Parks and open spaces are taking center stage in North America’s urban renaissance as multi-purpose catalysts and vital connective tissue. The reuse and rehabilitation of extant infrastructure is creating innovative and inspiring new sites, and spurring a renewed civic aspiration for design excellence. As noted in previous City Shaping articles (published by the Huffington Post), consequential and noteworthy work is molding Houston, Toronto, and many other places with projects of varying scale that skillfully achieve ecological, social, and cultural objectives.
On a recent tour of San Antonio, TX, it became clear that the city best known as the home of The Alamo and River Walk is creating a significant and brilliantly interconnected system of parks and open spaces. San Antonio Mayor Ivy R. Taylor, at a March 2016 conference organized by The Cultural Landscape Foundation about landscape architecture and urban planning in Houston, outlined an ambitious goal: “In San Antonio, as we approach three hundred years of existence, we’re trying to … create (an) emotional relationship between place, history, ecology and people.”
(Read More: Leading with Landscape: Redefining ‘Houstonization’)
Based on the variety of projects I toured in San Antonio (some still underway), it’s clear that civic leaders, design and planning professionals, foundations, conservancies, and other agents involved have ambition, vision, nerve, and, it appears, well-conceived game plans. The significant difference between the approaches in Houston and San Antonio is the depth of commitment from private philanthropists, which is considerable in Houston but noticeably less so in San Antonio, where, instead, a significant player is the San Antonio River Authority and its non-profit partner, the San Antonio River Foundation.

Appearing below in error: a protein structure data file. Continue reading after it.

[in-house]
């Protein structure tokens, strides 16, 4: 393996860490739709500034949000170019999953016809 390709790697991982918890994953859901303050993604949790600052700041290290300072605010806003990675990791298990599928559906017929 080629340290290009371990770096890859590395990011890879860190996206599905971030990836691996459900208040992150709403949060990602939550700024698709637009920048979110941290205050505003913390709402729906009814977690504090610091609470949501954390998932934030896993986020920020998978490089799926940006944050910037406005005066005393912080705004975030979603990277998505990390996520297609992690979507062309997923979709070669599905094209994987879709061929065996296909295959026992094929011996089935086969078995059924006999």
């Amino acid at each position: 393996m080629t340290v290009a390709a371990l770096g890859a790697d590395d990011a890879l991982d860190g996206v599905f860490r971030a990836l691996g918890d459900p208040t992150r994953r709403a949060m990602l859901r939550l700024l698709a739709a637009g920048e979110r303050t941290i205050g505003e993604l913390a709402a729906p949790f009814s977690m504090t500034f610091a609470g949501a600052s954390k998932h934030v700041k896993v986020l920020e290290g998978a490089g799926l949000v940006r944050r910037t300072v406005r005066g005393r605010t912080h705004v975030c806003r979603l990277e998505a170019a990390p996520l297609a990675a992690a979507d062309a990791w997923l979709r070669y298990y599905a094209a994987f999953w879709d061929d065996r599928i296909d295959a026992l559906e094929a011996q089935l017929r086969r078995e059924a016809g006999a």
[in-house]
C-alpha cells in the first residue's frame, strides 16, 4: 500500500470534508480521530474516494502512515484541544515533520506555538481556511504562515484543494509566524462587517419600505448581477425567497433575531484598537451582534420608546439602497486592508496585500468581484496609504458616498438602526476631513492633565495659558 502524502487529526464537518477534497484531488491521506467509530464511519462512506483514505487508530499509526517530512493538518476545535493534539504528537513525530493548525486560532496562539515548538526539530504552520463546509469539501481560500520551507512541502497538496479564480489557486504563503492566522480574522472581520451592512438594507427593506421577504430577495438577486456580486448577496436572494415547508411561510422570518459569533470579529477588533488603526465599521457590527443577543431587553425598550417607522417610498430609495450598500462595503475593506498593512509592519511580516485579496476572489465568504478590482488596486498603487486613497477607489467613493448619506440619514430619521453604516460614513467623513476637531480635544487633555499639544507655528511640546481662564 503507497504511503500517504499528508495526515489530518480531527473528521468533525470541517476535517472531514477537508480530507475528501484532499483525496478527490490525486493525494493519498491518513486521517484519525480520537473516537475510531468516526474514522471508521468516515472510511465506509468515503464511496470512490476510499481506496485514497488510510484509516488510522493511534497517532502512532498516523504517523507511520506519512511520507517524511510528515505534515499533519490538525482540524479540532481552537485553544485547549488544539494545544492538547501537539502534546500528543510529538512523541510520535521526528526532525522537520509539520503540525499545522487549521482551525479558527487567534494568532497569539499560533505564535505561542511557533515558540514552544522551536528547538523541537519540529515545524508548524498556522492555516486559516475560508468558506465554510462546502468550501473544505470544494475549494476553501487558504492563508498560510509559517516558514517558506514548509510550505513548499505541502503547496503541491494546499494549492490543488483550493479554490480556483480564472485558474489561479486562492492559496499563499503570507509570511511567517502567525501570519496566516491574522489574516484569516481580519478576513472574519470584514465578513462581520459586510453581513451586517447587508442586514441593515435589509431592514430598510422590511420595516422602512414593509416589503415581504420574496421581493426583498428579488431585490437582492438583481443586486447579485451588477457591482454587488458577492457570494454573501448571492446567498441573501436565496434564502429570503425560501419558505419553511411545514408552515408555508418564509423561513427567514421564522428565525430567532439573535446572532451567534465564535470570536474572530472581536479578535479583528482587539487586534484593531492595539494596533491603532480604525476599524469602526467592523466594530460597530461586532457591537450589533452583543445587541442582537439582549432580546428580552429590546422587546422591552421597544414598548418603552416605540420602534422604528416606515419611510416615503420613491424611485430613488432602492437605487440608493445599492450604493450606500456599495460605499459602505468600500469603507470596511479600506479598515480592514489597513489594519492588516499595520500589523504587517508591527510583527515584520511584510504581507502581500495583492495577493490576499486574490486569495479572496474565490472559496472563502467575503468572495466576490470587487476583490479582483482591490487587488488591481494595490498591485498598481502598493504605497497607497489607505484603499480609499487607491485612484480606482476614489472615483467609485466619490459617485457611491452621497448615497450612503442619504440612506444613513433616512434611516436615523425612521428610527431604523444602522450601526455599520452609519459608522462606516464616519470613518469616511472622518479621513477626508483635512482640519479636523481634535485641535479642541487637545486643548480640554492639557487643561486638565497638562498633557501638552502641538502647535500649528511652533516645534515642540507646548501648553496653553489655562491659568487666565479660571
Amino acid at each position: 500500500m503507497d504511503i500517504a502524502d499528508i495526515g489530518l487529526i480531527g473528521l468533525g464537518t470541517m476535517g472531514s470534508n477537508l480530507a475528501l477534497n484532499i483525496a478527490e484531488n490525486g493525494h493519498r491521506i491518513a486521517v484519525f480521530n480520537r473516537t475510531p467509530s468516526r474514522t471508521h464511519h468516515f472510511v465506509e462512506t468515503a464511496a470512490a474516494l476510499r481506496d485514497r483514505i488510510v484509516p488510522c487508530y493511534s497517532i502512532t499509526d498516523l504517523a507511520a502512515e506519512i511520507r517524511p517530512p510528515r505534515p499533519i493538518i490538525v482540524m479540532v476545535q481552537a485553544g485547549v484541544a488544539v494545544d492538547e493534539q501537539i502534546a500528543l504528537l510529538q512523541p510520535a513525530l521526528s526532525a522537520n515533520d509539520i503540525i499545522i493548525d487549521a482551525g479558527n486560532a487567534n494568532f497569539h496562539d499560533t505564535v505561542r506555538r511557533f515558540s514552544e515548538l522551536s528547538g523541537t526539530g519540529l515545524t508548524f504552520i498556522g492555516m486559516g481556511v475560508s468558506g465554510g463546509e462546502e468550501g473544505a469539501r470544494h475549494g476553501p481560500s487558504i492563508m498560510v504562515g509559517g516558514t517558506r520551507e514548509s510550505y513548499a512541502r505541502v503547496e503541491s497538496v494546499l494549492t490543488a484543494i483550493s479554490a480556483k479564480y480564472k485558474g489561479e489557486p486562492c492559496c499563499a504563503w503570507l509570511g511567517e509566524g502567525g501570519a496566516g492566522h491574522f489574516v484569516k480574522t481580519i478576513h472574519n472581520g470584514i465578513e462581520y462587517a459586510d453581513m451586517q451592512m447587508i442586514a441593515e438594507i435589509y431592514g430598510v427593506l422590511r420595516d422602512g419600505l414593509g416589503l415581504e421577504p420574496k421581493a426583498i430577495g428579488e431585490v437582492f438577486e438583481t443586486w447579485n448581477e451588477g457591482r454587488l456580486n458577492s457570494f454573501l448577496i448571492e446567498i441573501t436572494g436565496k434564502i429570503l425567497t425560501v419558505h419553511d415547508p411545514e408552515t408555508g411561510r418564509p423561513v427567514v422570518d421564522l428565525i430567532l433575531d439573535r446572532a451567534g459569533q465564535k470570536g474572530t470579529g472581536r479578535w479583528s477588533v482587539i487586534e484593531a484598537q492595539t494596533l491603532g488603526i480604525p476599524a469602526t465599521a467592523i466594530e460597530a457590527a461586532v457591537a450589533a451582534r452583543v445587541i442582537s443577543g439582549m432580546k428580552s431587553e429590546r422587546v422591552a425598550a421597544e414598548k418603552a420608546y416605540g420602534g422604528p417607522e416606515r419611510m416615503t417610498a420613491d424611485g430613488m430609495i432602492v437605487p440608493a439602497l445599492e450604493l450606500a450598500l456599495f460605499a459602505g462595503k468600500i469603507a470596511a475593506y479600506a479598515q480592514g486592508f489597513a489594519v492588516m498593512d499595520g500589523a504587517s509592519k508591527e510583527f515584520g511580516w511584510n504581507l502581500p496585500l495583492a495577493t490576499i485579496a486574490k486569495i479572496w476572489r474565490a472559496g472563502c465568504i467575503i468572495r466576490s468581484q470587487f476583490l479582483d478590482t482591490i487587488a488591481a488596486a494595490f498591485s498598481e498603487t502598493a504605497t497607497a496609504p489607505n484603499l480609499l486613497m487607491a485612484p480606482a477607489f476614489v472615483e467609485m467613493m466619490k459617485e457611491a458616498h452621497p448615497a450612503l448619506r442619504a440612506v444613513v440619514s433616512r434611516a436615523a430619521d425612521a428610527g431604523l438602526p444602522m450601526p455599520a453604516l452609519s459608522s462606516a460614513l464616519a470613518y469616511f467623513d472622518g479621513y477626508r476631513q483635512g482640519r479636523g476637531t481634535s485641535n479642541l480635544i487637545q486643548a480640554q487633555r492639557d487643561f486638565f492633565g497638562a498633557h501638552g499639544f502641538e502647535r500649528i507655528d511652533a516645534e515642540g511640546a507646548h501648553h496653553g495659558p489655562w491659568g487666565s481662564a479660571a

The presence of Mayor Taylor and so many San Antonians at a conference focused on Houston was no surprise given the importance of rivers and associated waterways in each city. As Mayor Taylor stated: There’s a “history of flooding that drives a lot of the infrastructure investments.” In fact, water management has long been part of San Antonio’s history. When a group of historic missions along the San Antonio River was declared a World Heritage Site in 2015, the UNESCO designation highlighted “the substantial remains of water distribution systems” that linked the missions. As Mayor Taylor noted: “The natural environment is why San Antonio is where it is … the river … is central to our understanding of our shared history.”